NOLA BOOK AND LITERARY NEWS

from Nathan C. Martin and Friends.

M’Bilia Meekers reads with accompaniment at the Columns Hotel; Room 220 editors refrain from editorializing for fear of seeming creepy; Meekers will perform at the next Black Widow Salon.

The Black Widow Salon continues its monthly literary event series at Crescent City Books in February with a group of “emerging” local writers: Christopher Hellwig, Jenna Mae, M’Bilia Meekers, and Ingrid Norton. The reading takes place on Monday, Feb. 6, from 7 – 9 p.m. (230 Chartres Street).

Presumably an event designed to acquaint the broader reading public with a new set of voices, most of these writers already enjoy a bit of acclaim, either around town or elsewhere.

Christopher Hellwig is former editor of The Black Warrior Review and has published widely in high-brow (if mid-prominence) literary journals. Room 220 featured this selection that appeared in The New Orleans Review. Hellwig read as one part of The Brothers Goat, with Michael J. Lee, last fall at the Antenna Gallery with Michael Martone.

M’Bilia Meekers, a Lusher graduate and current Tulane student, is on the verge of becoming a local poetry sensation, having read as part of the Faulkner Society’s annual festival, the Artfully Aware event last Friday at the New Orleans Museum of Art, as well as at the Columns Hotel and the New Orleans Public Library, along with garnering a not-insignificant hodgepodge of awards. Her range of subjects encompasses her little brother’s penchant for candy (set within the context of Nagin’s “Chocolate City”) as well as—channeling Lucile Clifton—the sexual superiority of black women (see video above).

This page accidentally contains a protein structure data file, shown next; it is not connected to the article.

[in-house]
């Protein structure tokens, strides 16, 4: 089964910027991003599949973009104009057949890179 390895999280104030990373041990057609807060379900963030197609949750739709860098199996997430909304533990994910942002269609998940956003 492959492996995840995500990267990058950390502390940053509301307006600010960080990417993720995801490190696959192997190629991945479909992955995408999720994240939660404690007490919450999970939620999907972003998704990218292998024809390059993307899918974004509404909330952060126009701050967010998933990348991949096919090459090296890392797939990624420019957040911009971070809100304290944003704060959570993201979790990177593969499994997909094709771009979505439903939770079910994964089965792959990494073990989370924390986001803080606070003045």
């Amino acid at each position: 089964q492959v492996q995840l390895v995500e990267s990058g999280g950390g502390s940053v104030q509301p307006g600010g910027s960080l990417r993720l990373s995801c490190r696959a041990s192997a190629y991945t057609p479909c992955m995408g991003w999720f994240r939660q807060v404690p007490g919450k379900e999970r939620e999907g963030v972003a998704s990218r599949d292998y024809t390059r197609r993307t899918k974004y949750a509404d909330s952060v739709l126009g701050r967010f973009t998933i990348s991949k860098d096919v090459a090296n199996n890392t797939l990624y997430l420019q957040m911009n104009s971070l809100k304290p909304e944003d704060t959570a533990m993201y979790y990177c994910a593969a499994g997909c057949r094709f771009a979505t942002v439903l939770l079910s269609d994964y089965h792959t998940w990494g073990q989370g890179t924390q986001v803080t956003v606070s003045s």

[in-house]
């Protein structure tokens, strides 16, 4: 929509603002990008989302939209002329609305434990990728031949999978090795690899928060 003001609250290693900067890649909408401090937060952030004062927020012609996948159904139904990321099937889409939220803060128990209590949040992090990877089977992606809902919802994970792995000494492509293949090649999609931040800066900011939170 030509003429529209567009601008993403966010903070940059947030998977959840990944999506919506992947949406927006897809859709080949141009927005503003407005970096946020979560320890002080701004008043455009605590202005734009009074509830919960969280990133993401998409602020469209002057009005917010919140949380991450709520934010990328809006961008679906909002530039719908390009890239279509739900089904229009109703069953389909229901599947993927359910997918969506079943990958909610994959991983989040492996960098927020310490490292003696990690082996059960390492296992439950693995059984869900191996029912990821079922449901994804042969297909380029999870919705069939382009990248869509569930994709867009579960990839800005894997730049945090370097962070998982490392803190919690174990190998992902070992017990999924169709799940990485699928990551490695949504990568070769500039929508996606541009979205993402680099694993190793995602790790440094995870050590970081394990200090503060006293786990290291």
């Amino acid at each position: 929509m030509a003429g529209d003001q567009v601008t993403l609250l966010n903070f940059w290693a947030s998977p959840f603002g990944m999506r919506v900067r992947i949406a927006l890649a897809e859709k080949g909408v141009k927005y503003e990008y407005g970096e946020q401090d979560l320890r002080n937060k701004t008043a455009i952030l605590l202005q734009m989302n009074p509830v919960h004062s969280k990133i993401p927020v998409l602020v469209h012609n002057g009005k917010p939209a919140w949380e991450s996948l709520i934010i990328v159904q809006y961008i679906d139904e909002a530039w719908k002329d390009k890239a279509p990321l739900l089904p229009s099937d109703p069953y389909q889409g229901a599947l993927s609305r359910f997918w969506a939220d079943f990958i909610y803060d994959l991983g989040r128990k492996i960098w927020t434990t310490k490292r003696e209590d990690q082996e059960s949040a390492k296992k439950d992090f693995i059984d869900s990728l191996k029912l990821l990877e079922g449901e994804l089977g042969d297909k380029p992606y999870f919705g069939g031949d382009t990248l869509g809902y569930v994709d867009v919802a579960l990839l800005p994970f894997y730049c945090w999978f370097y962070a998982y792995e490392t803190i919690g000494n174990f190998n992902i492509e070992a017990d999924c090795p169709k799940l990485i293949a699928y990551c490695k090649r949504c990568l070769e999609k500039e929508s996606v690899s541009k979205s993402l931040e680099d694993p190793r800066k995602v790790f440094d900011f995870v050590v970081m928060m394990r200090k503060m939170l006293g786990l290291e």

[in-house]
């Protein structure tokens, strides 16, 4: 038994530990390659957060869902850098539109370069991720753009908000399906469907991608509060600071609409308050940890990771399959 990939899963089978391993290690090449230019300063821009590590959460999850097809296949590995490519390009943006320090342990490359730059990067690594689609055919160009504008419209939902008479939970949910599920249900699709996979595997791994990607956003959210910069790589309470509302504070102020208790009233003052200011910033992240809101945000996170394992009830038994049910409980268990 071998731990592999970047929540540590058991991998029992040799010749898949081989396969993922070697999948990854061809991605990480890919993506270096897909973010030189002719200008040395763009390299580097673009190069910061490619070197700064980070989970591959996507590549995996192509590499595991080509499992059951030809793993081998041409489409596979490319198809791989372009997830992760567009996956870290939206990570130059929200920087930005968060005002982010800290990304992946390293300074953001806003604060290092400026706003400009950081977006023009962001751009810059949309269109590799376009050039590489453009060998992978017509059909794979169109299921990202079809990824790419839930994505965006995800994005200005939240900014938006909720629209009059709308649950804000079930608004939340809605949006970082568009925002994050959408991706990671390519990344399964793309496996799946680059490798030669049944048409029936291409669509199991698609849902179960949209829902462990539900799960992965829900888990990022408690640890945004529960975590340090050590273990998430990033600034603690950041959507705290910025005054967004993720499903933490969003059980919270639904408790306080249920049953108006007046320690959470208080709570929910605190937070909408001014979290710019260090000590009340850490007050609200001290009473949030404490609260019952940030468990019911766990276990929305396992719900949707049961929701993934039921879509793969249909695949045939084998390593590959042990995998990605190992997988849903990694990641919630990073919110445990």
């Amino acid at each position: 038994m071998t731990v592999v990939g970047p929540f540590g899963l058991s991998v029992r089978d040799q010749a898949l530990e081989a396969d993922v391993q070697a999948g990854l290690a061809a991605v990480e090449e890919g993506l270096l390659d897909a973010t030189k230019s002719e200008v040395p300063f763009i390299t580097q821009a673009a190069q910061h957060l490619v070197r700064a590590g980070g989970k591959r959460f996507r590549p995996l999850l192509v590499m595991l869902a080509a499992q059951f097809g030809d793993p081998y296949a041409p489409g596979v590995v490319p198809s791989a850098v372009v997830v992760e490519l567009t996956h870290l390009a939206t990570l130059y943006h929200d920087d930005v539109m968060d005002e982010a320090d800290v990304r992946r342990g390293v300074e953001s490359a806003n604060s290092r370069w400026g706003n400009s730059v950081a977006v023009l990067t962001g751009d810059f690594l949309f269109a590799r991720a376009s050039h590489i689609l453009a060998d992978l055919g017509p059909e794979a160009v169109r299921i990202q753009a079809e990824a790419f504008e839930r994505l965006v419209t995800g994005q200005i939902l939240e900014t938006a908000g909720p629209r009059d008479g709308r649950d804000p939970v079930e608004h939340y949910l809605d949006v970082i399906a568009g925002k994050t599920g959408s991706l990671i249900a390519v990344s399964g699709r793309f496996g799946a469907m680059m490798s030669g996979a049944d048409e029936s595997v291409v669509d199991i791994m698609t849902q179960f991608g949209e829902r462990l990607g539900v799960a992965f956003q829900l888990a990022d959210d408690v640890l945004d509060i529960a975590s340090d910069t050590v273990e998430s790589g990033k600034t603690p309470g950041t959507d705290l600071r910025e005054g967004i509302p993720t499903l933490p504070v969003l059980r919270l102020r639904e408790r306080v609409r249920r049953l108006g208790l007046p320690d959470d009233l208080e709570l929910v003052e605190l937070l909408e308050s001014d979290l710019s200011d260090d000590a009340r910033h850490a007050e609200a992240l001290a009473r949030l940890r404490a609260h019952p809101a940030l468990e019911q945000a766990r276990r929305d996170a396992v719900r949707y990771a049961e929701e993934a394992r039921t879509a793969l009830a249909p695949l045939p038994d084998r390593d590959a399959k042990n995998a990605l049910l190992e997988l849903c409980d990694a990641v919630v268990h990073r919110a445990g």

Jenna Mae is the writer least familiar to Room 220, but she’s published in places like Big Bridge and formerly hosted poetry readings at Fair Grinds Coffee Shop.

Ingrid Norton is relatively new to town, but comes skating in on a series of long-form narrative nonfiction articles published by the Los Angeles Review of Books, including this one based on the year she just spent in Detroit. Her journalism has also been published by Open Letters Monthly (including her review of Ned Sublete’s The Year Before the Flood), the Chronicle of Higher Education, and Dissent. She recently completed a story for Good Magazine about young African-American go-getters in New Orleans, including author Sharifa Rhodes-Pitts.

The Black Widow Salon series is a welcome addition to French Quarter literary life. Past events have featured renowned local photographer Josephine Sacabo, whose work is tied tightly to her love of poetry, and Cripple Creek Theater Company playwright Andrew Vaughn. While a couple of its upcoming events feature dusty old and barely remembered poets one would expect to find at the 17 Poets! series at the Goldmine Saloon (no offense to Bill Zavatsky or Ruth Weiss), Room 220 looks forward to hearing UNO professor David Rutledge discuss his work on Nabokov in May.

Michael Zell, the Black Widow Salon’s mastermind, likes to remind people that Monday’s event will start promptly at 7:15 p.m.

 

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